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“Personality has been taken out of discipline,” Laux said at the time. “It’s like, ‘Have my lawyer talk to your lawyer.’ It’s all done through artificial means.”
Laux, who thinks things are better today, tried to fight the department’s bad image by spending “a lot of time in church basements,” talking to people. He also tapped the expertise of chiefs in other cities. He is glad Harteau is doing both.
Harteau has seized social media, taking to Facebook or Twitter doing meet-and-greets in the community (or even busting a guy for public drinking). She’s even gotten herself a slogan, “Commitment, integrity and transparency.”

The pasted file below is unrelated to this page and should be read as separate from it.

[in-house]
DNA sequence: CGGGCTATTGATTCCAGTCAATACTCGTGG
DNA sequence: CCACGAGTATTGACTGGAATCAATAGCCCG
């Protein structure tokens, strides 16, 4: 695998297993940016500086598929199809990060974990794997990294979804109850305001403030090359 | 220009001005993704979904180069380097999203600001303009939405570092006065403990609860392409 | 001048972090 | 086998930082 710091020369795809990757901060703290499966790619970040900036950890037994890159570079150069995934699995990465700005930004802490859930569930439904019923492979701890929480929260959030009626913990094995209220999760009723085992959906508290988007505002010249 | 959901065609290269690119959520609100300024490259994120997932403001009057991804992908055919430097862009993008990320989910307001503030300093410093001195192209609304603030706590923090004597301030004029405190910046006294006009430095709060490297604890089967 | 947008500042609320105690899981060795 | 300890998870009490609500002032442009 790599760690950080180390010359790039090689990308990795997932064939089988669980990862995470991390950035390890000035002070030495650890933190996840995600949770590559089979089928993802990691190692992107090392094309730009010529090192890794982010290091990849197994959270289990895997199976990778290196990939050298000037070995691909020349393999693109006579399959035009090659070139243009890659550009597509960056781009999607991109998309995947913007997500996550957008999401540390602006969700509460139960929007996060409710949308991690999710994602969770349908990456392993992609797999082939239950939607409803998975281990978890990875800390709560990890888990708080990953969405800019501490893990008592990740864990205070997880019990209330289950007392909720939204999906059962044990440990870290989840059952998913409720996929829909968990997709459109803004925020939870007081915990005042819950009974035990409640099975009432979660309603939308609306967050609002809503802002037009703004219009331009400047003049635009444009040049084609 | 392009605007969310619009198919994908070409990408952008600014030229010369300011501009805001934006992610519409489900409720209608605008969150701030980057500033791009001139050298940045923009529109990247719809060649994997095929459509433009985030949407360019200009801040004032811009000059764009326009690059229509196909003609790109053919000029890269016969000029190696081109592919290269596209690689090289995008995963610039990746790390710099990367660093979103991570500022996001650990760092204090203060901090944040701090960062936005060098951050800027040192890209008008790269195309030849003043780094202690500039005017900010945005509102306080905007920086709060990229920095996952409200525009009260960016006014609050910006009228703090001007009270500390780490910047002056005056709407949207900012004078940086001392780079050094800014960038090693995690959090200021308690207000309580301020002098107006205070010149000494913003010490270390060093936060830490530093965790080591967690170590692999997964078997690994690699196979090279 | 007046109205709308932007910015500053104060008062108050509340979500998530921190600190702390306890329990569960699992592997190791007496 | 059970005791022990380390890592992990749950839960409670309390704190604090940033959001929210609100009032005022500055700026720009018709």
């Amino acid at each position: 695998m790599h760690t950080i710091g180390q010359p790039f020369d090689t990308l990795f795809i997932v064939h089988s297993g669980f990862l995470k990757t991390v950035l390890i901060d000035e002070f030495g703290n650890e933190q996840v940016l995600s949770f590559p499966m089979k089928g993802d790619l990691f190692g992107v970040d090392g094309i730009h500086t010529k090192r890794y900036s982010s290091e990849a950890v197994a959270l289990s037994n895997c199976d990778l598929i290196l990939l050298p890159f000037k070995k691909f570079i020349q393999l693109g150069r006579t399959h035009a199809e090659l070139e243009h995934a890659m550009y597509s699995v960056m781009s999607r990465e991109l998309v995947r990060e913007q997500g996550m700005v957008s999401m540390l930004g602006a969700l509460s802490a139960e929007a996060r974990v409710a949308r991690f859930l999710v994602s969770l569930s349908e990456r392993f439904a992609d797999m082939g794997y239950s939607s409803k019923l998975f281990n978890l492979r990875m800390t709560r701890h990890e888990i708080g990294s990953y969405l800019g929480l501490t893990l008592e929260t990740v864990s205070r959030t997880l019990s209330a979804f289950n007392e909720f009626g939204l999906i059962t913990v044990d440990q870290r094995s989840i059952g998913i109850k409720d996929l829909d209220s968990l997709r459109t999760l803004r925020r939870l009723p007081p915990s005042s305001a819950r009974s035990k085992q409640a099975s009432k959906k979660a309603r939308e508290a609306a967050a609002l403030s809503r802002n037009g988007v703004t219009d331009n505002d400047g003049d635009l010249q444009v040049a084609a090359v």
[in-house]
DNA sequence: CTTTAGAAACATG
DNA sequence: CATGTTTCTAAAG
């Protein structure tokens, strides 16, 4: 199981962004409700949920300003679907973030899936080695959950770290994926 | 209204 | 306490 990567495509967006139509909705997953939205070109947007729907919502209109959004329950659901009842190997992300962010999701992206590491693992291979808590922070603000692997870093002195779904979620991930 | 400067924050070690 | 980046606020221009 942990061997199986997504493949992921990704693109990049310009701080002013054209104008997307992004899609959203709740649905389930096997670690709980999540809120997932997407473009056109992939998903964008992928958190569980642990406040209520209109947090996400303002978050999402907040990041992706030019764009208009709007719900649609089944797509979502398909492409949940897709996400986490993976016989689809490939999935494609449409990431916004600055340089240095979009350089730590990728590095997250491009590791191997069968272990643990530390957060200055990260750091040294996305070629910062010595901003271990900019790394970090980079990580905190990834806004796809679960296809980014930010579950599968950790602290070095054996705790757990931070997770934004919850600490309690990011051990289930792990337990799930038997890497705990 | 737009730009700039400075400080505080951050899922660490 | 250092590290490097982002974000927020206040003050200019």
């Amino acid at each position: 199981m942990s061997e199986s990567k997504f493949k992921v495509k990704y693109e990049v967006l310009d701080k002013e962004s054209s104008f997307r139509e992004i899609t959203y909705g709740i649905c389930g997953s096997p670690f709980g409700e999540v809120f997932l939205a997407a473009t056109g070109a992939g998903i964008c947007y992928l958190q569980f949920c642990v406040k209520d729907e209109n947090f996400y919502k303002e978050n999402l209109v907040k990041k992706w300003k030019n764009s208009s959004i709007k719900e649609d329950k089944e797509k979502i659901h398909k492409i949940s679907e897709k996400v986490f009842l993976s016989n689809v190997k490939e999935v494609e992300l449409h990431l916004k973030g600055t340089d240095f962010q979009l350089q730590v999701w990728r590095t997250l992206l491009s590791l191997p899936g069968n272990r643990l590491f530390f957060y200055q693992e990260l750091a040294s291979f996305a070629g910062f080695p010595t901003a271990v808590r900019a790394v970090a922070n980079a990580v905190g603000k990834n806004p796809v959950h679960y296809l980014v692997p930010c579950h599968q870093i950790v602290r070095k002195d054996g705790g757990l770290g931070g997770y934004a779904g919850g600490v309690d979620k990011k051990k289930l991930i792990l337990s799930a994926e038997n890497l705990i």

Well, it’s better than “Beat ’em, bust ’em, that’s our custom,” but a slogan won’t be enough for the long haul, and the problems she faces can’t be solved in 140-character tweets.
Harteau has been media-evasive compared to some of her predecessors (former Chief Tim Dolan once invited me to “drop in any time”). Last week she gave a series of 10-minute interviews to local media to talk (vaguely) about the issues, and nothing about the suspicious shooting of Terrance Franklin, who was shot by police in May.
She spent more time listening to the national anthem on stage in the happy (safe) confines of the Ecuadorean festival on Lake Street Sunday afternoon (is this the “transparency” part?).
Standing in the audience, I had no idea if she was working hard to rid the department of its small number of bad cops, or not. But as I stood next to a food stall and watched the national dish — guinea pig — roast on a spit over a hot fire, I couldn’t help but feel some sympathy.
For the chief.
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